However, the Divine Mrs. MZ Hemingway does dwell therein and sent this tweet my way:
Grant Gallicho @gallicho
Hey @GetReligion, are you planning correcting your egregiously incorrect claims about the papal resignation? #pope
This shot over the bow refers, of course, to the item I put up the other day pointing GetReligion readers toward a post at the new website, “Religion Q&A: The Ridgewood Religion Guy Answers your Questions.” The “guy” in question is, of course, one of the top religion-beat professionals of the late 20th Century — Richard Ostling, now retired after decades at Time and then the Associated Press.
Ostling had stressed that the proper word for the action taken the other day by Pope Benedict XVI was “abdication,” not “resignation.” The Guy added:
The timing is notable, coming just before Ash Wednesday without waiting till after Holy Week. Far more amazing is the resignation itself. Like England’s monarchs or certain other religious dynasts, popes simply do not resign. The last one who did, Gregory XII, stepped down in a 1415 A.D. emergency deal to end the ruinous Great Schism with its rival pontiffs. Benedict’s move, by contrast, was purely personal. He said he “repeatedly examined my conscience before God” and decided he lacked the physical strength for “an adequate exercise of the Petrine ministry.”
Now, ever since then I have followed the debates back and forth about this about the proper translations of the Latin laws, etc., etc. At this point, I think it’s safe to say that the word “abdicate” is the appropriate term, but it would be a stretch say — as I did in the headline on my post — that “resign” has been proven wrong, or inaccurate.
In my own writing, I have been using phrases such as the “pope’s decision to end his papacy” or that he decided to “step down” from St. Peter’s throne. This is a case where copy desks are making their own decisions, which often happens when laws are written in one language and news copy is written in another.
The glass is kind of half full or half empty, at the moment, and I’m seeing some interesting points of view on both side.
Which raises another complex and even more interesting issue, in the eyes of some Catholic thinkers.
It’s clear at this point that many Catholic insiders believe that the pope’s decision to step down was not only legal, but proper in light of his health issues, energy level and the growing limitations on his ability to travel. While many Catholic progressives are in that camp — calling this a truly revolutionary act by a conservative pope — it would be way too simplistic to say that the Catholic left is arguing that view, to the exclusion of many more conservative Catholics.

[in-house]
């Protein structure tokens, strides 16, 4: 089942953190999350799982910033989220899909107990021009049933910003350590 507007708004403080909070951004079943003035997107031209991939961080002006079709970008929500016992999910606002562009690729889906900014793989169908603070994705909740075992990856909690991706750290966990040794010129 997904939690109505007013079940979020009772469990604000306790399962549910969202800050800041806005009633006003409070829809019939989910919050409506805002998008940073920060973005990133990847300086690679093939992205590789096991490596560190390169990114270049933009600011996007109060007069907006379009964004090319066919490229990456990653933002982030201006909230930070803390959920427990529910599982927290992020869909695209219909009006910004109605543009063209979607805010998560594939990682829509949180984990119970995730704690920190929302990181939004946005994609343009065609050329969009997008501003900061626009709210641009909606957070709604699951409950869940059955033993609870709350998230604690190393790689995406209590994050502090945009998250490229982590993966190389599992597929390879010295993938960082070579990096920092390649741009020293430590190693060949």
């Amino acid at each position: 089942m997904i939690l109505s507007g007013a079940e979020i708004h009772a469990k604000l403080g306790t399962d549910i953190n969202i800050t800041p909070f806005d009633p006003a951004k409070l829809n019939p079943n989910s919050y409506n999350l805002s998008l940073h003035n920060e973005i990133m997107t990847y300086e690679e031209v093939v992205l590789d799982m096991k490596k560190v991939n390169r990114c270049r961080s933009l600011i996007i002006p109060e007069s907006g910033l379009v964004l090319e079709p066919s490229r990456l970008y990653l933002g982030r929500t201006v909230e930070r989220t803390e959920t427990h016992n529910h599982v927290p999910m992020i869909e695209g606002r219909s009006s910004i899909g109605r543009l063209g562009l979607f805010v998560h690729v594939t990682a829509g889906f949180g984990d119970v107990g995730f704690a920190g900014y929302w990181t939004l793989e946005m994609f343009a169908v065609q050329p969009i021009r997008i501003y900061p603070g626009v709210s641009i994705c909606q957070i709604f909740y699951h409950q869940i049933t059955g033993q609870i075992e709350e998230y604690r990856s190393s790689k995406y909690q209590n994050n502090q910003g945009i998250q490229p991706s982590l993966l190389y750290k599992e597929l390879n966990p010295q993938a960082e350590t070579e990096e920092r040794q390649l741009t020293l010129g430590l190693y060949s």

It’s on the conservative side of things that matters are getting really complex and, well, I think there are some echoes of the “abdicate” vs. “resign” debate over there. The issue, bluntly, is whether it’s possible to have two men alive at the same time who have officially been given, by God, the Keys to the Kingdom. How does one “resign” a spiritual charism, a condition of spiritual being?
The Religion News Service team recently posted a link to a piece at the Italian news site called WWW.Chiesa that explored two competing visions on this side of the doctrinal aisle. One argues that it is possible, but unwise, for a pope to resign. The other takes a much more radical tact, saying that Catholics will soon — unless Benedict changes his mind — end up with an antipope.
Italian journalist and publisher Sandro Magister describes view No. 1 this way, looking at the work of historian Roberto de Mattei:
De Mattei does not contest the legitimacy of Benedict XVI’s renunciation of the pontificate. He recognizes that “it is contemplated by canon law and has been seen historically over the centuries.” And it is also founded theologically, because it puts an end not to the power of orders conferred by the sacrament, which is indelible, but only to the power of jurisdiction.
From the historical point of view, however, de Mattei maintains that the resignation of pope Joseph Ratzinger “appears to be in absolute discontinuity with the tradition and praxis of the Church”. …
“The image of the pontifical institution, in the eyes of public opinion all over the world, would in fact be stripped of its sacrality to be handed over to the criteria of judgment of modernity.” And this would achieve the objective repeatedly set forth by Hans Küng and other progressive theologians: that of reducing the pope “to the president of a board of administration, to a purely arbitral role, accompanied by a permanent synod of bishops with deliberative powers.”
Oh my, did Pope Benedict XVI really hand a major victory to one of his old theological sparring partners?
Wait, there’s more — in the views of philosopher and theologian Enrico Maria Radaelli:
The title of the commentary leaves no room for doubt: “Why pope Ratzinger-Benedict XVI should withdraw his resignation. It is not yet the time for a new pope, because it would be that of an antipope.”
Radaelli moves from the words of the risen Jesus to the apostle Peter, in chapter 21 of the gospel of John. He gathers from this that “the cross is the status of every Christian” and therefore “rebelling against one’s status, rejecting a grace received, would appear to be for a Christian a grave offense against the virtue of hope, against the grace and the supernatural value of accepting one’s human condition, all the more grave if the condition involves roles ‘in sacris,’ as is the condition, of all the most eminent, of pope.” …
It is true — Radaelli acknowledges — that canon 333 of the code of canon law establishes that a pope has the power to resign, “but I say that not even the pope has such power, because it would be the exercise of an absolute power that contrasts with being one’s very self.” And “it is impossible even for God” not to be what he is.
Needless to say, we will probably hear a bit more about this in the days ahead.